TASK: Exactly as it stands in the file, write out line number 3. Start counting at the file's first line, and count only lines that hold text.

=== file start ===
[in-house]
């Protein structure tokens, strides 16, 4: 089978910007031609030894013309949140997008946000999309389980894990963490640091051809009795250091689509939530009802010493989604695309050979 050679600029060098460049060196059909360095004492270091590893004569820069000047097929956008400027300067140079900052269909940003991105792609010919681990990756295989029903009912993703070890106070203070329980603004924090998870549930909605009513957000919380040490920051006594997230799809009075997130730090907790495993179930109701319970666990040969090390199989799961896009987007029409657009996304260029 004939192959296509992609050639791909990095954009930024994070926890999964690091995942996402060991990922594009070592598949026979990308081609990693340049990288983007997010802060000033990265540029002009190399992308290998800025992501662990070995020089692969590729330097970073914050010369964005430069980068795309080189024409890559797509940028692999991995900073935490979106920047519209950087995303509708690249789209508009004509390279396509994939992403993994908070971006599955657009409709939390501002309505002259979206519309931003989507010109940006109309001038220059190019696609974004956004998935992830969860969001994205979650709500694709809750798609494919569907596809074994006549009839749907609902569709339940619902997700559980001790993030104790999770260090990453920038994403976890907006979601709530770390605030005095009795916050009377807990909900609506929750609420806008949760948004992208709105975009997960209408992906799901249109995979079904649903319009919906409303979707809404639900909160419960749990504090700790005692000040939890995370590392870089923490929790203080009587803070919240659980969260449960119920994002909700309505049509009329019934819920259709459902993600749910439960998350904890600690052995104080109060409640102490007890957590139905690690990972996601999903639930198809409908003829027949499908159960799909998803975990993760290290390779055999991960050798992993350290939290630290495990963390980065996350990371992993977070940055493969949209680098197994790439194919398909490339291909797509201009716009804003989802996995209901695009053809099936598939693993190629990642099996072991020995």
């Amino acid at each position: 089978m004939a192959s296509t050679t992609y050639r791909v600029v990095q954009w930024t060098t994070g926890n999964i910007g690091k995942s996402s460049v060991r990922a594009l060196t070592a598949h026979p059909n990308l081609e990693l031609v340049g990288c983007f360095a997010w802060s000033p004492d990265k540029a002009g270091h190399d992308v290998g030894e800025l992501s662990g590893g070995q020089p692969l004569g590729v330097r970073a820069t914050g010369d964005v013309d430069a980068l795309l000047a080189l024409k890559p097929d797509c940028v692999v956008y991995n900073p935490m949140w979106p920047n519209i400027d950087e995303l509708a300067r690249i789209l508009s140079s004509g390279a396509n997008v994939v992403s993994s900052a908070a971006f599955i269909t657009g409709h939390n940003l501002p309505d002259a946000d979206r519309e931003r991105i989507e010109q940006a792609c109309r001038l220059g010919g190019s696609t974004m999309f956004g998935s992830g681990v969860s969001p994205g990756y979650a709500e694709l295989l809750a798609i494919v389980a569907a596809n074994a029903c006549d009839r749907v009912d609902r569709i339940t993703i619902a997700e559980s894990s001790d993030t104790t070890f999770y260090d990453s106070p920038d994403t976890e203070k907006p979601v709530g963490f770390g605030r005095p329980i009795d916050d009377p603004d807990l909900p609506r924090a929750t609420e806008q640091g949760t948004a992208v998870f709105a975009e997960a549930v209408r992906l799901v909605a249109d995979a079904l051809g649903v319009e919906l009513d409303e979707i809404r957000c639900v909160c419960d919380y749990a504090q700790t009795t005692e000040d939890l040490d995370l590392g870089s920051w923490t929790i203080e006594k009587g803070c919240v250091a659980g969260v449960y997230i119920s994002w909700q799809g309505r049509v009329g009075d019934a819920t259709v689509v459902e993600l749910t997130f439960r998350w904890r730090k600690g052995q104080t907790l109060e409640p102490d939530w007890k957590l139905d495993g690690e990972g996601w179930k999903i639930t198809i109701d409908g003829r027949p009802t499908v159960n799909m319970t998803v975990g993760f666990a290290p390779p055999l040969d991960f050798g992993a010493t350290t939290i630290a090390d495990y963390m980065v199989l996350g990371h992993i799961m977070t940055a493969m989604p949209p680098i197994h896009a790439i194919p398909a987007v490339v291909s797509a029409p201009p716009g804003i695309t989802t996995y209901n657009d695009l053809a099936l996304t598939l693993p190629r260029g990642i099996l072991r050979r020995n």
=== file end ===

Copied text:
């Amino acid at each position: 089978m004939a192959s296509t050679t992609y050639r791909v600029v990095q954009w930024t060098t994070g926890n999964i910007g690091k995942s996402s460049v060991r990922a594009l060196t070592a598949h026979p059909n990308l081609e990693l031609v340049g990288c983007f360095a997010w802060s000033p004492d990265k540029a002009g270091h190399d992308v290998g030894e800025l992501s662990g590893g070995q020089p692969l004569g590729v330097r970073a820069t914050g010369d964005v013309d430069a980068l795309l000047a080189l024409k890559p097929d797509c940028v692999v956008y991995n900073p935490m949140w979106p920047n519209i400027d950087e995303l509708a300067r690249i789209l508009s140079s004509g390279a396509n997008v994939v992403s993994s900052a908070a971006f599955i269909t657009g409709h939390n940003l501002p309505d002259a946000d979206r519309e931003r991105i989507e010109q940006a792609c109309r001038l220059g010919g190019s696609t974004m999309f956004g998935s992830g681990v969860s969001p994205g990756y979650a709500e694709l295989l809750a798609i494919v389980a569907a596809n074994a029903c006549d009839r749907v009912d609902r569709i339940t993703i619902a997700e559980s894990s001790d993030t104790t070890f999770y260090d990453s106070p920038d994403t976890e203070k907006p979601v709530g963490f770390g605030r005095p329980i009795d916050d009377p603004d807990l909900p609506r924090a929750t609420e806008q640091g949760t948004a992208v998870f709105a975009e997960a549930v209408r992906l799901v909605a249109d995979a079904l051809g649903v319009e919906l009513d409303e979707i809404r957000c639900v909160c419960d919380y749990a504090q700790t009795t005692e000040d939890l040490d995370l590392g870089s920051w923490t929790i203080e006594k009587g803070c919240v250091a659980g969260v449960y997230i119920s994002w909700q799809g309505r049509v009329g009075d019934a819920t259709v689509v459902e993600l749910t997130f439960r998350w904890r730090k600690g052995q104080t907790l109060e409640p102490d939530w007890k957590l139905d495993g690690e990972g996601w179930k999903i639930t198809i109701d409908g003829r027949p009802t499908v159960n799909m319970t998803v975990g993760f666990a290290p390779p055999l040969d991960f050798g992993a010493t350290t939290i630290a090390d495990y963390m980065v199989l996350g990371h992993i799961m977070t940055a493969m989604p949209p680098i197994h896009a790439i194919p398909a987007v490339v291909s797509a029409p201009p716009g804003i695309t989802t996995y209901n657009d695009l053809a099936l996304t598939l693993p190629r260029g990642i099996l072991r050979r020995n």